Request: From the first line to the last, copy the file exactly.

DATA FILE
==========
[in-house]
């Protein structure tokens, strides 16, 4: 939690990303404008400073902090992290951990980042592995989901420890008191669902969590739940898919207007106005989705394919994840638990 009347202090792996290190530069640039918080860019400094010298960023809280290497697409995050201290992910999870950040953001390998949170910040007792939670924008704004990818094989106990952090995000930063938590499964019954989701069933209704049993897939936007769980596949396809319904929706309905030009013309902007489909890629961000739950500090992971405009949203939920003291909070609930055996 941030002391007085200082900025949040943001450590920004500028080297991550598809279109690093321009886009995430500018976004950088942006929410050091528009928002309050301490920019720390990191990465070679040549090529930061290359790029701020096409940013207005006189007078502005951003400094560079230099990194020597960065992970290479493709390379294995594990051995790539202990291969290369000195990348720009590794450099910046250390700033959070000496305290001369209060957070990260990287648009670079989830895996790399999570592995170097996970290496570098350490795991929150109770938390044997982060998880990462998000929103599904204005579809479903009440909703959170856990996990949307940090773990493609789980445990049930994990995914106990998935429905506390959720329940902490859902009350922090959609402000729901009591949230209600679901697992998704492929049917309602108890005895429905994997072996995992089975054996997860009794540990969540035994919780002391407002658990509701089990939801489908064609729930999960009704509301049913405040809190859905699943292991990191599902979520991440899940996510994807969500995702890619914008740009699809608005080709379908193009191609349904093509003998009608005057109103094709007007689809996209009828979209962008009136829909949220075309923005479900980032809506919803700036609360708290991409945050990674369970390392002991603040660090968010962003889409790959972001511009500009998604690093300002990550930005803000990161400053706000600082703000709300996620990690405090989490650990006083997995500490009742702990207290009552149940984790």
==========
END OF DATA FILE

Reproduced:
[in-house]
């Protein structure tokens, strides 16, 4: 939690990303404008400073902090992290951990980042592995989901420890008191669902969590739940898919207007106005989705394919994840638990 009347202090792996290190530069640039918080860019400094010298960023809280290497697409995050201290992910999870950040953001390998949170910040007792939670924008704004990818094989106990952090995000930063938590499964019954989701069933209704049993897939936007769980596949396809319904929706309905030009013309902007489909890629961000739950500090992971405009949203939920003291909070609930055996 941030002391007085200082900025949040943001450590920004500028080297991550598809279109690093321009886009995430500018976004950088942006929410050091528009928002309050301490920019720390990191990465070679040549090529930061290359790029701020096409940013207005006189007078502005951003400094560079230099990194020597960065992970290479493709390379294995594990051995790539202990291969290369000195990348720009590794450099910046250390700033959070000496305290001369209060957070990260990287648009670079989830895996790399999570592995170097996970290496570098350490795991929150109770938390044997982060998880990462998000929103599904204005579809479903009440909703959170856990996990949307940090773990493609789980445990049930994990995914106990998935429905506390959720329940902490859902009350922090959609402000729901009591949230209600679901697992998704492929049917309602108890005895429905994997072996995992089975054996997860009794540990969540035994919780002391407002658990509701089990939801489908064609729930999960009704509301049913405040809190859905699943292991990191599902979520991440899940996510994807969500995702890619914008740009699809608005080709379908193009191609349904093509003998009608005057109103094709007007689809996209009828979209962008009136829909949220075309923005479900980032809506919803700036609360708290991409945050990674369970390392002991603040660090968010962003889409790959972001511009500009998604690093300002990550930005803000990161400053706000600082703000709300996620990690405090989490650990006083997995500490009742702990207290009552149940984790």